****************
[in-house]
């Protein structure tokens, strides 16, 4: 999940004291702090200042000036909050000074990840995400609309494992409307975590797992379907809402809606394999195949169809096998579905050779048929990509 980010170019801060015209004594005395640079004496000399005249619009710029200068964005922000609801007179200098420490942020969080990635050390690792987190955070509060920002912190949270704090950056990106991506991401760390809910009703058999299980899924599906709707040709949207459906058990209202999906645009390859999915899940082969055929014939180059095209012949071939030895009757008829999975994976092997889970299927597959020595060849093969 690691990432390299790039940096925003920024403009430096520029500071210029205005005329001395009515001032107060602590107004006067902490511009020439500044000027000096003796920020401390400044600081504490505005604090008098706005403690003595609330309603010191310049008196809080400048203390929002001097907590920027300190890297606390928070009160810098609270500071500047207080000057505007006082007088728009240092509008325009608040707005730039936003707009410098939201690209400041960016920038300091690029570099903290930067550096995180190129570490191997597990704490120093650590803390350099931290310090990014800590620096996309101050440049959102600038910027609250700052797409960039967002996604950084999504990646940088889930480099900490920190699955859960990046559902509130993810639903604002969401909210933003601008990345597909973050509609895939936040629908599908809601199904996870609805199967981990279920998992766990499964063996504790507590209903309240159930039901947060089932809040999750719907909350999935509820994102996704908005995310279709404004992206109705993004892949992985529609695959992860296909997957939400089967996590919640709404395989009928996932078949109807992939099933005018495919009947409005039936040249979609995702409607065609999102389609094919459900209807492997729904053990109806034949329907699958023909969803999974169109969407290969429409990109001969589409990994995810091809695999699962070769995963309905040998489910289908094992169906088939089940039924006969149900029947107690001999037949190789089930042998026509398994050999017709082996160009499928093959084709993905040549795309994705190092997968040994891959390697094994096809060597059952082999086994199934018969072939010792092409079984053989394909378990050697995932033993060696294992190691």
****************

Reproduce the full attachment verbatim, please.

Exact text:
[in-house]
């Protein structure tokens, strides 16, 4: 999940004291702090200042000036909050000074990840995400609309494992409307975590797992379907809402809606394999195949169809096998579905050779048929990509 980010170019801060015209004594005395640079004496000399005249619009710029200068964005922000609801007179200098420490942020969080990635050390690792987190955070509060920002912190949270704090950056990106991506991401760390809910009703058999299980899924599906709707040709949207459906058990209202999906645009390859999915899940082969055929014939180059095209012949071939030895009757008829999975994976092997889970299927597959020595060849093969 690691990432390299790039940096925003920024403009430096520029500071210029205005005329001395009515001032107060602590107004006067902490511009020439500044000027000096003796920020401390400044600081504490505005604090008098706005403690003595609330309603010191310049008196809080400048203390929002001097907590920027300190890297606390928070009160810098609270500071500047207080000057505007006082007088728009240092509008325009608040707005730039936003707009410098939201690209400041960016920038300091690029570099903290930067550096995180190129570490191997597990704490120093650590803390350099931290310090990014800590620096996309101050440049959102600038910027609250700052797409960039967002996604950084999504990646940088889930480099900490920190699955859960990046559902509130993810639903604002969401909210933003601008990345597909973050509609895939936040629908599908809601199904996870609805199967981990279920998992766990499964063996504790507590209903309240159930039901947060089932809040999750719907909350999935509820994102996704908005995310279709404004992206109705993004892949992985529609695959992860296909997957939400089967996590919640709404395989009928996932078949109807992939099933005018495919009947409005039936040249979609995702409607065609999102389609094919459900209807492997729904053990109806034949329907699958023909969803999974169109969407290969429409990109001969589409990994995810091809695999699962070769995963309905040998489910289908094992169906088939089940039924006969149900029947107690001999037949190789089930042998026509398994050999017709082996160009499928093959084709993905040549795309994705190092997968040994891959390697094994096809060597059952082999086994199934018969072939010792092409079984053989394909378990050697995932033993060696294992190691």